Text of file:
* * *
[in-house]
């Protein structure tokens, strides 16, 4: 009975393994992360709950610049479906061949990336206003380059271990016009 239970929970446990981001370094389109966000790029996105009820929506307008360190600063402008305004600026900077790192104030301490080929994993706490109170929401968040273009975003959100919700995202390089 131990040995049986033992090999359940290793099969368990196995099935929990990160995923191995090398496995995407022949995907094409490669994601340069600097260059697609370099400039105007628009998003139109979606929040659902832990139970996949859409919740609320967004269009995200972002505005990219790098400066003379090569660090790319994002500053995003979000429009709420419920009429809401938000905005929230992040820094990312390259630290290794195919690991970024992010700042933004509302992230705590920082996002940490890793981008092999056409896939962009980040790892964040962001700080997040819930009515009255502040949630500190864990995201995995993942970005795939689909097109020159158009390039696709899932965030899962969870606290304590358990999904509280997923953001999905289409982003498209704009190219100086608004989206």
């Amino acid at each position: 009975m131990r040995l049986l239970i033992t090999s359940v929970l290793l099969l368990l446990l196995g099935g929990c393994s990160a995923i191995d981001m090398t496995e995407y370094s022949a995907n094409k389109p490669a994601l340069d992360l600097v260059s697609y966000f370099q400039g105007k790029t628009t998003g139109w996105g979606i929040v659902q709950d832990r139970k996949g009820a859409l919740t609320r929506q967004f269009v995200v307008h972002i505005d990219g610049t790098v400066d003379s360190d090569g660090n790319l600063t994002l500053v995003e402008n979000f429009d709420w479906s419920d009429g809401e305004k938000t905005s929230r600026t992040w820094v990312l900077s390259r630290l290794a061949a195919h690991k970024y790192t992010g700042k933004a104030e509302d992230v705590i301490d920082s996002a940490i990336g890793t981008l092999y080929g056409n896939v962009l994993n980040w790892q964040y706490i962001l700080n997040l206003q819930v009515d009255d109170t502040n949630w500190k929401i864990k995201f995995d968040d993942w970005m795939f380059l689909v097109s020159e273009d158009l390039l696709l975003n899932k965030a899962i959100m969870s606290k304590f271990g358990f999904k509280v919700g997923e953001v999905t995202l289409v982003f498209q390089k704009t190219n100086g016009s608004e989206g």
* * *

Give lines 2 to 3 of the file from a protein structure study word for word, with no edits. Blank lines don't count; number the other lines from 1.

């Protein structure tokens, strides 16, 4: 009975393994992360709950610049479906061949990336206003380059271990016009 239970929970446990981001370094389109966000790029996105009820929506307008360190600063402008305004600026900077790192104030301490080929994993706490109170929401968040273009975003959100919700995202390089 131990040995049986033992090999359940290793099969368990196995099935929990990160995923191995090398496995995407022949995907094409490669994601340069600097260059697609370099400039105007628009998003139109979606929040659902832990139970996949859409919740609320967004269009995200972002505005990219790098400066003379090569660090790319994002500053995003979000429009709420419920009429809401938000905005929230992040820094990312390259630290290794195919690991970024992010700042933004509302992230705590920082996002940490890793981008092999056409896939962009980040790892964040962001700080997040819930009515009255502040949630500190864990995201995995993942970005795939689909097109020159158009390039696709899932965030899962969870606290304590358990999904509280997923953001999905289409982003498209704009190219100086608004989206």
């Amino acid at each position: 009975m131990r040995l049986l239970i033992t090999s359940v929970l290793l099969l368990l446990l196995g099935g929990c393994s990160a995923i191995d981001m090398t496995e995407y370094s022949a995907n094409k389109p490669a994601l340069d992360l600097v260059s697609y966000f370099q400039g105007k790029t628009t998003g139109w996105g979606i929040v659902q709950d832990r139970k996949g009820a859409l919740t609320r929506q967004f269009v995200v307008h972002i505005d990219g610049t790098v400066d003379s360190d090569g660090n790319l600063t994002l500053v995003e402008n979000f429009d709420w479906s419920d009429g809401e305004k938000t905005s929230r600026t992040w820094v990312l900077s390259r630290l290794a061949a195919h690991k970024y790192t992010g700042k933004a104030e509302d992230v705590i301490d920082s996002a940490i990336g890793t981008l092999y080929g056409n896939v962009l994993n980040w790892q964040y706490i962001l700080n997040l206003q819930v009515d009255d109170t502040n949630w500190k929401i864990k995201f995995d968040d993942w970005m795939f380059l689909v097109s020159e273009d158009l390039l696709l975003n899932k965030a899962i959100m969870s606290k304590f271990g358990f999904k509280v919700g997923e953001v999905t995202l289409v982003f498209q390089k704009t190219n100086g016009s608004e989206g």